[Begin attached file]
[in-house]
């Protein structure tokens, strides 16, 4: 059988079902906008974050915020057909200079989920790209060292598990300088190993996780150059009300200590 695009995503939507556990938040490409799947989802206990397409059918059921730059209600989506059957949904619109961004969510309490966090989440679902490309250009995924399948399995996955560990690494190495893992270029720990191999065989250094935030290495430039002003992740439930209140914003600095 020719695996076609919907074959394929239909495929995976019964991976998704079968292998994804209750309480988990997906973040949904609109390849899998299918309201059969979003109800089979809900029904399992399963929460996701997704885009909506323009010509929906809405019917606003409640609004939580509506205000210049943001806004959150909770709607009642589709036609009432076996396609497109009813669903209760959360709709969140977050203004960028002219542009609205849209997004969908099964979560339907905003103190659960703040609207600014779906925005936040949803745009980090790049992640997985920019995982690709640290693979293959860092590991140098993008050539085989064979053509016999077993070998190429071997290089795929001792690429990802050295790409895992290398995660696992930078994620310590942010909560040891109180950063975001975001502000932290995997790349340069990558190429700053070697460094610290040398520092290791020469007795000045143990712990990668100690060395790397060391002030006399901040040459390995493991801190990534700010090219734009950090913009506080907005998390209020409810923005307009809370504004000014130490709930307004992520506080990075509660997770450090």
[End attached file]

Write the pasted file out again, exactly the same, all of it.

[in-house]
């Protein structure tokens, strides 16, 4: 059988079902906008974050915020057909200079989920790209060292598990300088190993996780150059009300200590 695009995503939507556990938040490409799947989802206990397409059918059921730059209600989506059957949904619109961004969510309490966090989440679902490309250009995924399948399995996955560990690494190495893992270029720990191999065989250094935030290495430039002003992740439930209140914003600095 020719695996076609919907074959394929239909495929995976019964991976998704079968292998994804209750309480988990997906973040949904609109390849899998299918309201059969979003109800089979809900029904399992399963929460996701997704885009909506323009010509929906809405019917606003409640609004939580509506205000210049943001806004959150909770709607009642589709036609009432076996396609497109009813669903209760959360709709969140977050203004960028002219542009609205849209997004969908099964979560339907905003103190659960703040609207600014779906925005936040949803745009980090790049992640997985920019995982690709640290693979293959860092590991140098993008050539085989064979053509016999077993070998190429071997290089795929001792690429990802050295790409895992290398995660696992930078994620310590942010909560040891109180950063975001975001502000932290995997790349340069990558190429700053070697460094610290040398520092290791020469007795000045143990712990990668100690060395790397060391002030006399901040040459390995493991801190990534700010090219734009950090913009506080907005998390209020409810923005307009809370504004000014130490709930307004992520506080990075509660997770450090």